Diamant vividly conjures up the ancient world of caravans, shepherds, farmers, midwives, slaves, and artisans.... Her Dinah is a compelling narrator that has timeless resonance.
Merle Rubin - Christian Science Monitor
Skillfully interweaving biblical tales with events and characters of her own invention, Diamant's (Living a Jewish Life, 1991) sweeping first novel re-creates the life of Dinah, daughter of Leah and Jacob, from her birth and happy childhood in Mesopotamia through her years in Canaan and death in Egypt. When Dinah reaches puberty and enters the Red Tent (the place women visit to give birth or have their monthly periods), her mother and Jacob's three other wives initiate her into the religious and sexual practices of the tribe. Diamant sympathetically describes Dinah's doomed relationship with Shalem, son of a ruler of Shechem, and his brutal death at the hands of her brothers. Following the events in Canaan, a pregnant Dinah travels to Egypt, where she becomes a noted midwife. Diamant has written a thoroughly enjoyable and illuminating portrait of a fascinating woman and the life she might have lived. Recommended for all public libraries. —Nancy Pearl, Washington Ctr. for the Book, Seattle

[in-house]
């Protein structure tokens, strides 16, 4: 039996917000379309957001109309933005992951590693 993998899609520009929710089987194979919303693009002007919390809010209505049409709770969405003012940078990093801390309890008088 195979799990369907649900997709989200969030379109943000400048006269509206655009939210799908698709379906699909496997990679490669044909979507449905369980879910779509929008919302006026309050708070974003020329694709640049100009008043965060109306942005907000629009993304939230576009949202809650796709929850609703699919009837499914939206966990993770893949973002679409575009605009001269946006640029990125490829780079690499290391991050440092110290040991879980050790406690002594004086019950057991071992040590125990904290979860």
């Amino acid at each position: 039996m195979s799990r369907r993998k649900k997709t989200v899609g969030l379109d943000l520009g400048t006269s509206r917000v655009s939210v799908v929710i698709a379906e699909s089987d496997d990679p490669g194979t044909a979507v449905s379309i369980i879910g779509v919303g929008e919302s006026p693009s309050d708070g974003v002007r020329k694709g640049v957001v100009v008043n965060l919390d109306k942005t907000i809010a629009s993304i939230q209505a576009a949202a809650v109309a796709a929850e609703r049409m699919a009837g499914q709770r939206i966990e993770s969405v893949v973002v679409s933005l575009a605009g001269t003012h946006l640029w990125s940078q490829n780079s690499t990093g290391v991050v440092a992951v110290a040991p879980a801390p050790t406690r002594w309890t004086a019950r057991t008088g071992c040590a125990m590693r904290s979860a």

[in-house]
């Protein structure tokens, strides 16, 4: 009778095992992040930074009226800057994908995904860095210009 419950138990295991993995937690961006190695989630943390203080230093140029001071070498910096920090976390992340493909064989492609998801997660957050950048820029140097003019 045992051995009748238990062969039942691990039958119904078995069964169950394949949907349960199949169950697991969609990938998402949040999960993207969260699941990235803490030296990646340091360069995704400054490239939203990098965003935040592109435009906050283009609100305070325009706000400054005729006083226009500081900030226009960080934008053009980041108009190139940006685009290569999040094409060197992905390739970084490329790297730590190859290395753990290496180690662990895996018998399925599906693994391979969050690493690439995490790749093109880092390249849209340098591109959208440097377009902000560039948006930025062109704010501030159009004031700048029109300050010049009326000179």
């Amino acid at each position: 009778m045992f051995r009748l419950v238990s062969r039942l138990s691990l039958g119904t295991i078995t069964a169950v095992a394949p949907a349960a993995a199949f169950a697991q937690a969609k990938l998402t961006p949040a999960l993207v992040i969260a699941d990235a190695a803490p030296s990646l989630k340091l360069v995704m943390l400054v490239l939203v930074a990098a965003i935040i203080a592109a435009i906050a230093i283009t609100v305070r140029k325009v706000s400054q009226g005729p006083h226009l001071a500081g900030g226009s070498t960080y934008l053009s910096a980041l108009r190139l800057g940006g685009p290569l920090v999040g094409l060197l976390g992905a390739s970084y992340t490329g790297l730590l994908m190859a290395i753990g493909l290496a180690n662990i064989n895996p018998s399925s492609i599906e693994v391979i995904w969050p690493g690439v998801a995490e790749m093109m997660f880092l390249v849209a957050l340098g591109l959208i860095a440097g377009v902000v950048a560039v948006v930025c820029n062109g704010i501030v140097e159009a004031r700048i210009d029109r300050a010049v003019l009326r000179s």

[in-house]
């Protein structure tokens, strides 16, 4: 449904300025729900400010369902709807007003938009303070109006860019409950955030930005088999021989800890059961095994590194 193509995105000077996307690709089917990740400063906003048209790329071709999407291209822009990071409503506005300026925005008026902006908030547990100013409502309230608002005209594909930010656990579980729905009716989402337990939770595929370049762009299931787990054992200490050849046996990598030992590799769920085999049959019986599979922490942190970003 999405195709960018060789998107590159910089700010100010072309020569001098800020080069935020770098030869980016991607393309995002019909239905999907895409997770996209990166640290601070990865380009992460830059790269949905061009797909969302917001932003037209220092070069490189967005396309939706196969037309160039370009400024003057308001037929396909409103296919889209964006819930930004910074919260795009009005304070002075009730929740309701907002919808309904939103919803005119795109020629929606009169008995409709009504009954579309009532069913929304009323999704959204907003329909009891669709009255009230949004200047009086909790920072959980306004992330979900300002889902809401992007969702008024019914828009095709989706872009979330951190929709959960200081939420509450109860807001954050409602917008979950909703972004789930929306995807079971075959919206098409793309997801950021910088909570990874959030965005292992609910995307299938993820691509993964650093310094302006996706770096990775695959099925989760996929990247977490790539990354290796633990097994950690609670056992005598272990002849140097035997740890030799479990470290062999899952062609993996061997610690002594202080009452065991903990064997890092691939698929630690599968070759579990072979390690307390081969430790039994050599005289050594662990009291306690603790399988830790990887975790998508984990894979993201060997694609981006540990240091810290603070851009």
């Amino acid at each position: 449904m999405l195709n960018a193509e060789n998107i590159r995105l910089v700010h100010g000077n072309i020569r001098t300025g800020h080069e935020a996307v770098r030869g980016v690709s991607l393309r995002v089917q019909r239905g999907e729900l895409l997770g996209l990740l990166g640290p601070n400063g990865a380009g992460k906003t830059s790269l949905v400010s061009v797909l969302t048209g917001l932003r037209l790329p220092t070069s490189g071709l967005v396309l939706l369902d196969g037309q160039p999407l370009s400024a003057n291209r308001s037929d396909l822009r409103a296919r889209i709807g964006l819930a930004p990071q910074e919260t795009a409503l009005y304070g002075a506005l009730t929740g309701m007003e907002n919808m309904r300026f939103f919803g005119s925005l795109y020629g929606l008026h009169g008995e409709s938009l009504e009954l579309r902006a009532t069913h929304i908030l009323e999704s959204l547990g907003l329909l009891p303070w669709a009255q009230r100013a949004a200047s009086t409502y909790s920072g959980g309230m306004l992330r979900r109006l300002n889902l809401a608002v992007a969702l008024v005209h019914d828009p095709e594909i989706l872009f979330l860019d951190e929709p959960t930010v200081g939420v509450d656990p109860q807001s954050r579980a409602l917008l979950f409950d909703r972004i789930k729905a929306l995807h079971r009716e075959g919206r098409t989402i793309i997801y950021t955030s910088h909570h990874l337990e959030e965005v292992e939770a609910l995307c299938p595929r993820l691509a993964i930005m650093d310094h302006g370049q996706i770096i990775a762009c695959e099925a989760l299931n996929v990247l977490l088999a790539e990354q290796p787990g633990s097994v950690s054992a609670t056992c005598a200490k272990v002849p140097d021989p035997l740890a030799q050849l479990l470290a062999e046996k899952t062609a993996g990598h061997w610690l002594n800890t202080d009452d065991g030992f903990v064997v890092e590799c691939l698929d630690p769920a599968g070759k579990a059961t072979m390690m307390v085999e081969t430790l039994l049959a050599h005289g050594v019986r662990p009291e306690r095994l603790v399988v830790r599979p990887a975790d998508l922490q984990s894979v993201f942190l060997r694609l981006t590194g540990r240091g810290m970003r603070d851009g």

Cubits beyond most Woman-of-the-Bible sagas in sweep and vigor, this fictive flight based on the Genesis mention of Dinah, offspring of Jacob and Leah, disclaims her as a mere "defiled" victim and, further, celebrates the ancient continuity and unity of women. Dinah was the cherished only daughter of "four mothers," all of whom bore sons by Jacob. It is through daughters, though, that the songs, stories, and wisdom of the mothers and grandmothers are remembered. Dinah tells the mothers' tales from the time that that shaggy stranger Jacob appears in the land of his distant kin Laban. There are Jacob's marriages to the beautiful Rachel and the competent Leah, "reeking of bread and comfort." Also bedded are Zilpah, a goddess worshipper who has little use for men, and tiny, dark, and silent Bilhah. Hard-working Jacob is considerate to the equally hard-working women, who, in the "red tent"—where they're sequestered at times of monthly cycles, birthing, and illness—take comfort and courage from one another and household gods. The trek to Canaan, after Jacob outwits Laban, offers Dinah wonders, from that "time out of life" when the traveling men and women laugh and sing together, on to Dinah's first scent of a great river, "heady as incense, heavy and dark." She observes the odd reunion of Jacob and Esau, meets her cruel and proud grandmother, and celebrates the women's rite of maturity. She also loves passionately the handsome Prince Shalem, who expects to marry her. Dinah's tale then follows the biblical account as Jacob's sons trick and then slaughter a kingdom. Diamant's Dinah, mad with grief, flees to Egypt, gives birth to a son, suffers, and eventually finds love and peace. With stirring scenery and a narrative of force and color, a readable tale marked by hortatory fulminations and voluptuous lamentations. For a liberal Bible audience.
Site by BOOM
LitLovers © 2016